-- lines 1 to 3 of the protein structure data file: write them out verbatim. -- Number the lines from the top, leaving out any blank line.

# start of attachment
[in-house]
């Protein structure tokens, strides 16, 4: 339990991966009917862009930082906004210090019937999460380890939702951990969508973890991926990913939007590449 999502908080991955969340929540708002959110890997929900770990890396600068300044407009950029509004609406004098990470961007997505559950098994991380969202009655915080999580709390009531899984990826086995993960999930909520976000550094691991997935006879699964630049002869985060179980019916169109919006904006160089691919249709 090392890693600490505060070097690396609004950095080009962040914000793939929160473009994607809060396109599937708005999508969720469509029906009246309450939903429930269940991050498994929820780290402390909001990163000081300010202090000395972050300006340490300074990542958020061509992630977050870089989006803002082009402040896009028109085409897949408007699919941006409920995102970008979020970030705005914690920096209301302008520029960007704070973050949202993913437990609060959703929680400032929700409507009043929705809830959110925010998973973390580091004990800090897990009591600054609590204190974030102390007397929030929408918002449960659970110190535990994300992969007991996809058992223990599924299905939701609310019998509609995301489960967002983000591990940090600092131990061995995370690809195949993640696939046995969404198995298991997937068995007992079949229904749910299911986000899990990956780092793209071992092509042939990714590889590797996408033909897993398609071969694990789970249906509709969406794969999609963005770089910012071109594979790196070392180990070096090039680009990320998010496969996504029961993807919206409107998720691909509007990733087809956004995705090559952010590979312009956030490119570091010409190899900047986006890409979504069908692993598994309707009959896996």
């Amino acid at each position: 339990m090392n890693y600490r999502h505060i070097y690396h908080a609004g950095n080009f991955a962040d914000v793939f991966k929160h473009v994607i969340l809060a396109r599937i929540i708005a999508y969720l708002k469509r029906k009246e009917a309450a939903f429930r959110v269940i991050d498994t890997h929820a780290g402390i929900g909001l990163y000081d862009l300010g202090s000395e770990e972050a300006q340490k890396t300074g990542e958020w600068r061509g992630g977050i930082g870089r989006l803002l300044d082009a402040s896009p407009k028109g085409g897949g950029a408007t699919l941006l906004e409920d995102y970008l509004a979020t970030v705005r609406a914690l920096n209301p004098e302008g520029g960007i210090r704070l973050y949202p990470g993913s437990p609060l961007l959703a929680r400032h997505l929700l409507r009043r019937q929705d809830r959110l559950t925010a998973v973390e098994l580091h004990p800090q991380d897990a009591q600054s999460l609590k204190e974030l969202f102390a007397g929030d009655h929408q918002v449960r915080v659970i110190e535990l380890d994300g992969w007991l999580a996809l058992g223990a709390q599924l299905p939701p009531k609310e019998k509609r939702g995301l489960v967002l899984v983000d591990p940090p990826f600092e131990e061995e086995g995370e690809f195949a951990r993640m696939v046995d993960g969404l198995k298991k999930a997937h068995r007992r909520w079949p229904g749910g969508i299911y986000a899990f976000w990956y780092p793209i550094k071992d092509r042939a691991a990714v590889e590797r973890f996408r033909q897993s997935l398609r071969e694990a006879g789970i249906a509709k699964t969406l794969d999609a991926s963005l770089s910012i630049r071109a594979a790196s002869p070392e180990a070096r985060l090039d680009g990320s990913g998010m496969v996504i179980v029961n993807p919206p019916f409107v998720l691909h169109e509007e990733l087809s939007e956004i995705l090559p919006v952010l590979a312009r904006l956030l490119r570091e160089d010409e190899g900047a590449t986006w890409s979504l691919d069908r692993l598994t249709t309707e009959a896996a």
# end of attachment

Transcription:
[in-house]
């Protein structure tokens, strides 16, 4: 339990991966009917862009930082906004210090019937999460380890939702951990969508973890991926990913939007590449 999502908080991955969340929540708002959110890997929900770990890396600068300044407009950029509004609406004098990470961007997505559950098994991380969202009655915080999580709390009531899984990826086995993960999930909520976000550094691991997935006879699964630049002869985060179980019916169109919006904006160089691919249709 090392890693600490505060070097690396609004950095080009962040914000793939929160473009994607809060396109599937708005999508969720469509029906009246309450939903429930269940991050498994929820780290402390909001990163000081300010202090000395972050300006340490300074990542958020061509992630977050870089989006803002082009402040896009028109085409897949408007699919941006409920995102970008979020970030705005914690920096209301302008520029960007704070973050949202993913437990609060959703929680400032929700409507009043929705809830959110925010998973973390580091004990800090897990009591600054609590204190974030102390007397929030929408918002449960659970110190535990994300992969007991996809058992223990599924299905939701609310019998509609995301489960967002983000591990940090600092131990061995995370690809195949993640696939046995969404198995298991997937068995007992079949229904749910299911986000899990990956780092793209071992092509042939990714590889590797996408033909897993398609071969694990789970249906509709969406794969999609963005770089910012071109594979790196070392180990070096090039680009990320998010496969996504029961993807919206409107998720691909509007990733087809956004995705090559952010590979312009956030490119570091010409190899900047986006890409979504069908692993598994309707009959896996």
């Amino acid at each position: 339990m090392n890693y600490r999502h505060i070097y690396h908080a609004g950095n080009f991955a962040d914000v793939f991966k929160h473009v994607i969340l809060a396109r599937i929540i708005a999508y969720l708002k469509r029906k009246e009917a309450a939903f429930r959110v269940i991050d498994t890997h929820a780290g402390i929900g909001l990163y000081d862009l300010g202090s000395e770990e972050a300006q340490k890396t300074g990542e958020w600068r061509g992630g977050i930082g870089r989006l803002l300044d082009a402040s896009p407009k028109g085409g897949g950029a408007t699919l941006l906004e409920d995102y970008l509004a979020t970030v705005r609406a914690l920096n209301p004098e302008g520029g960007i210090r704070l973050y949202p990470g993913s437990p609060l961007l959703a929680r400032h997505l929700l409507r009043r019937q929705d809830r959110l559950t925010a998973v973390e098994l580091h004990p800090q991380d897990a009591q600054s999460l609590k204190e974030l969202f102390a007397g929030d009655h929408q918002v449960r915080v659970i110190e535990l380890d994300g992969w007991l999580a996809l058992g223990a709390q599924l299905p939701p009531k609310e019998k509609r939702g995301l489960v967002l899984v983000d591990p940090p990826f600092e131990e061995e086995g995370e690809f195949a951990r993640m696939v046995d993960g969404l198995k298991k999930a997937h068995r007992r909520w079949p229904g749910g969508i299911y986000a899990f976000w990956y780092p793209i550094k071992d092509r042939a691991a990714v590889e590797r973890f996408r033909q897993s997935l398609r071969e694990a006879g789970i249906a509709k699964t969406l794969d999609a991926s963005l770089s910012i630049r071109a594979a790196s002869p070392e180990a070096r985060l090039d680009g990320s990913g998010m496969v996504i179980v029961n993807p919206p019916f409107v998720l691909h169109e509007e990733l087809s939007e956004i995705l090559p919006v952010l590979a312009r904006l956030l490119r570091e160089d010409e190899g900047a590449t986006w890409s979504l691919d069908r692993l598994t249709t309707e009959a896996a």